Leaving "The Real Housewives of Orange County" was one of the hardest decisions Lydia McLaughlin had to make. At the end of the day, the mother-of-three chose her family and faith over reality stardom.
FOX411 spoke with the 34-year-old about the difficult decision and how it led her to write a book in hopes of inspiring others to follow God.
FOX411: How did you find your faith?
Lydia McLaughlin: My family's super spiritual so we were always encouraged to ask questions about God, but I didn't grow up in a quote-on-quote typical Christian home. When I was in high school I became a Christian through a young life trip that I took and I was really involved in that growing up.
FOX411: What inspired you to write your book "Beyond Orange County: A Housewives Guide to Faith & Happiness?"
McLaughlin: I think because I was on the "Real Housewives of Orange County," I've experienced a lot, especially younger girls, will get nervous around me and maybe get teary eyed around me, which is a very bizarre feeling. So I just knew I wanted to take that platform, which is a kind of the fact that I've already won the right to be heard in their eyes and use that to send a positive message. So because I became a Christian in high school and my older mentor meant so much to me, I knew how much of a difference I could make to other people too. And so I wanted to tell people about my faith and how it's shaped me into who I am and how important that is. And so it was just a natural overflow of my heart.
FOX411: What do you hope people take away after reading your book?
McLaughlin: I would love them to just make their faith a reality in their lives and to be set free from the chains of this world. To know that scripture is alive and active and it can make a difference in their lives and it matters.
FOX411: You write about your decision to leave the "Real Housewives."
McLaughlin: It was a really hard decision and I compare it a lot of times to a boyfriend that you know you're not going to marry and so you know you need to break up with him and that's hard. And definitely there are days that I question it and may be sad about it, but I know it was the right decision for me and my family. There were a lot of red flags along the way that I received so at the end I did the chart of all the reasons why I wanted to do it, which were kind of worldly and selfish kind of things, and the all the reasons to leave were of kingdom value.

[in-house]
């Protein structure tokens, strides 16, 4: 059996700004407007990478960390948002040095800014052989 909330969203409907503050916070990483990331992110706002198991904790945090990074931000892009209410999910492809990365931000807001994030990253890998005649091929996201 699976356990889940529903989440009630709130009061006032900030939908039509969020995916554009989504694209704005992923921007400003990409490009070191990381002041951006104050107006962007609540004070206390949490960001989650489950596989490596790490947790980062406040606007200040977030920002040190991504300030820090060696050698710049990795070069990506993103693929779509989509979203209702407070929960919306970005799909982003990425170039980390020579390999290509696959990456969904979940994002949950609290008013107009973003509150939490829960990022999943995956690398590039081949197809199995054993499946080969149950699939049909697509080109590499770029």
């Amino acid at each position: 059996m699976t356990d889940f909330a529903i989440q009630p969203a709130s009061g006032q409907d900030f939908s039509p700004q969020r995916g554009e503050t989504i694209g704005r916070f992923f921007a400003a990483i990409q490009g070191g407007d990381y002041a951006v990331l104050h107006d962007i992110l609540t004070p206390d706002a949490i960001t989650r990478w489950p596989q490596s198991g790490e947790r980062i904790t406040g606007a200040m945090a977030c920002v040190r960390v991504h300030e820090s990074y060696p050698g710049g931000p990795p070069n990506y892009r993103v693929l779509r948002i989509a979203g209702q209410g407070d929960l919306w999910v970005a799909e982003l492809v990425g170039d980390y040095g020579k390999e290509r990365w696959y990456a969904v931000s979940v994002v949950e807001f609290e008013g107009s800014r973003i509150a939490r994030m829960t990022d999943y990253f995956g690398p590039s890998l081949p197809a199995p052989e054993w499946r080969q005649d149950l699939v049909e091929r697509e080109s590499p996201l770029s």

FOX411: Do you find it difficult to be in the spotlight and stay true to yourself and your values?
McLaughlin: Yeah, I mean I think I was set up to fail because people think if you're a Christian and you mess up that means you're a hypocrite. But I'm a Christian because I'm so messed up and that's why I believe in Jesus and so I think definitely it was hard and the show is based on drama and gossip and clothes and fashion. It's a lot of things that you're definitely told not to go after if you're a believer but I thought I could. It's naturally who I am, I'm an editor for a magazine so we deal with luxury things anyway, so it seemed like a perfect fit in my life to take on that role and to try and be a light using kind of the megaphone that I got.
Faith & Fame is a regular column exploring how a strong belief system helps some performers navigate the pitfalls of the entertainment industry.
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